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Gloves for electronic parts / high voltage parts?

Dear fellow people, 

Yesterday I tried to open up my ATX power supply and test everything if works, so I could transform it to a lab bench power supply. I knew that the two large 200v capacitors were dangerous to touch so I did my best not to touch them. But somewhere near the capacitors I touched gave me one hell of a shock that my eye view went to static view for a few seconds and I started to overheat and sweat, could not even talk normally. So.......... I want to buy some gloves I can use to handle these parts. I want gloves that fit well so I can handle parts easy, not like those thick rubber gloves. 

What gloves are good for these parts?

I also have these: https://www.safetysolutions.com/retail/item/080206898/51-151-EDMONT-GLOVE%2C-SZ%3A10%28LG%29/206898

But I do not know if they are good for handling like high voltages or even low voltages. They are made out of Vinyl. The tips of my fingers are not that good for holding smaller parts so I also need gloves that look like these:


I read these are good and not melting or conducting electricity. 


So my main question is if someone haves experience with such gloves and which one are good?



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Turn the power off, and discharge the capacitors before you work on it.  A LOT of devices have interlocks that won't allow you to open the case with power applied.  There is a reason for that.  

ESD products won't help.  They are designed to conduct electricity, not prevent it conducting.  Capacitors can hold a charge for a LONG time.  If you don't know how to discharge them, google for it.

Here is the short, simplest way to discharge them.  I don't like even telling you this, because if you don't know what you are doing you can get hurt real bad.  The easiest way is to touch a screwdriver to BOTH terminals of the capacitor. It will likely spark.  BIG capacitors (not common in modern equipment) can actually weld the screwdriver to the terminals.  Hold it there for a second or two, remove it for about 5 seconds, then touch them again with the screwdriver.  Any capacitor bigger than a pencil eraser  should be done like this, WITHOUT TOUCHING ANY CIRCUITRY WITH YOUR BODY.  I also recommend using the old TV repairman trick of keeping one hand in your pocket when doing anything on a circuit that might have dangerous voltages.  If you do get shocked, that lessens the chances of the current going through your heart and stopping it.  It only takes about 10 to 20 milliamps through your heart to kill you.

Yes, I already saw that discharging method on the internet, but I also read that it can recharge itself even if the power is not connected to the capacitor, is that correct?

Before testing the discharge method I just wanted to be sure that that there could be an easier and safer way to do this.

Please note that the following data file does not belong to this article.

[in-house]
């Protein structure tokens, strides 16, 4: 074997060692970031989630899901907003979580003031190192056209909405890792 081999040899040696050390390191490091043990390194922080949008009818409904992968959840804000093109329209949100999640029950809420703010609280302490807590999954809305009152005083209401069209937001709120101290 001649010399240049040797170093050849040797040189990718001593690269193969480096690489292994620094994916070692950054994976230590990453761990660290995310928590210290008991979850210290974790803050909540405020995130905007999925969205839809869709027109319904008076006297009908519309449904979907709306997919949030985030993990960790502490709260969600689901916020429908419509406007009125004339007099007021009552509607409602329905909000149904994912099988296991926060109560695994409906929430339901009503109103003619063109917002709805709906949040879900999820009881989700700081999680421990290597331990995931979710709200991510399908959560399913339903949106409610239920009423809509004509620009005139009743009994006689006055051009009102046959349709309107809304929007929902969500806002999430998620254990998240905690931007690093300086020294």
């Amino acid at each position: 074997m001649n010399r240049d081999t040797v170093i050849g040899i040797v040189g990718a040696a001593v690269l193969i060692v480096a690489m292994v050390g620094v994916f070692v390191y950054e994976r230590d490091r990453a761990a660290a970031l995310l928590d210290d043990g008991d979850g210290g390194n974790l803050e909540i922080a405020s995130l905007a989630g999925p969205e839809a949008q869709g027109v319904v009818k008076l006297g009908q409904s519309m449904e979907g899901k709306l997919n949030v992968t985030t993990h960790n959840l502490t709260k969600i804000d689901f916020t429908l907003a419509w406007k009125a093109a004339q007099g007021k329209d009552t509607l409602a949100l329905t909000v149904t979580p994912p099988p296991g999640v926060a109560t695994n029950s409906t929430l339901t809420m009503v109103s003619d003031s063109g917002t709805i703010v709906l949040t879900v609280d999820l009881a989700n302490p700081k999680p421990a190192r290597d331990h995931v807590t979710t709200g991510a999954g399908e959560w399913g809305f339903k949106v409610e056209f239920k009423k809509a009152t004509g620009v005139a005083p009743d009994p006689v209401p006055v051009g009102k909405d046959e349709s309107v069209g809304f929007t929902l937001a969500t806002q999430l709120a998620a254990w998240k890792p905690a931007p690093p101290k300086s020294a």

Yes I read about what amps are lethal.

Till 0.1 amps has a sensational to painful feeling, from 0.1 till 0.2 is lethal, above 0.2 can do a lot of damage and burning, but there is a chance to revive and safe that person. Read it here http://www.physics.ohio-state.edu/~p616/safety/fatal_current.html


Certain types of capacitors "can" recharge spontaneously (I use that term rather than "recharge itself" because they don't recharge themselves.  They get a charge from the atmosphere.  The only type I know can do this is the capacitance inside and old (CRT) picture tube.  I don't think you are playing with those.  They get the charge from static in the air.  A lot of common (especially electrolytic, the kind you are dealing with) capacitors "appear" to recharge themselves after being drained.  But that isn't what is happening.  What happens is, the charge can't come out fast enough.  It basically gets trapped when trying to come out that quickly from the material.  After you disconnect, thinking it is discharged, the charges migrate to the terminals and it "appears" it has recharged itself.  That is why I said to repeat the process instead of doing it just once.

bdk6, glad you added that last part instead of leaving it the it mysteriously charges from the air. It is a problem with migration speed.

What I would suggest when working on potentially lethal voltages is, after turning the power off, hook a clip lead from the high voltage lead to ground, —and leave it there !


It seems he is bent on doing things his way, and finding any random web page to support him.  No matter how questionable the information.  I have 30+ years doing this stuff and a degree in physics and I STILL pay close attention to the big yellow warning labels.  You can lead a horse to water...

My question to you is, why do you feel the need to touch energized high voltage parts?  That is NOT the right way to do things, which is why you can't find gloves to do it with.  Instead, use a well insulated probe attached to whatever measuring device you need.  Your finger is NOT a measuring device, unless you consider death to be a valid indication of a live circuit.

I am pretty sure to modify something you need to touch it. I just don't want to risk any shocks anymore while doing something on something this dangerous. For example, I have a second ATX power supply I want to salvage everything from. Therfore I need to touch them to desolder and take apart. I don't want to die doing this. 

Will ESD products help? I mean on capacitors with high voltage rating?

Like ESD gloves and ESD wrist band? Or will I still get a shock if the voltage is high?


No, an ESD wriststrap, if anything, will make certain you are grounded, so the electricity has a path THROUGH you to ground.

You will only know it for an instant, because after that, you will not feel it.  You will be DEAD.

When working around high voltages NEVER ground yourself. It is a quick way to end it all.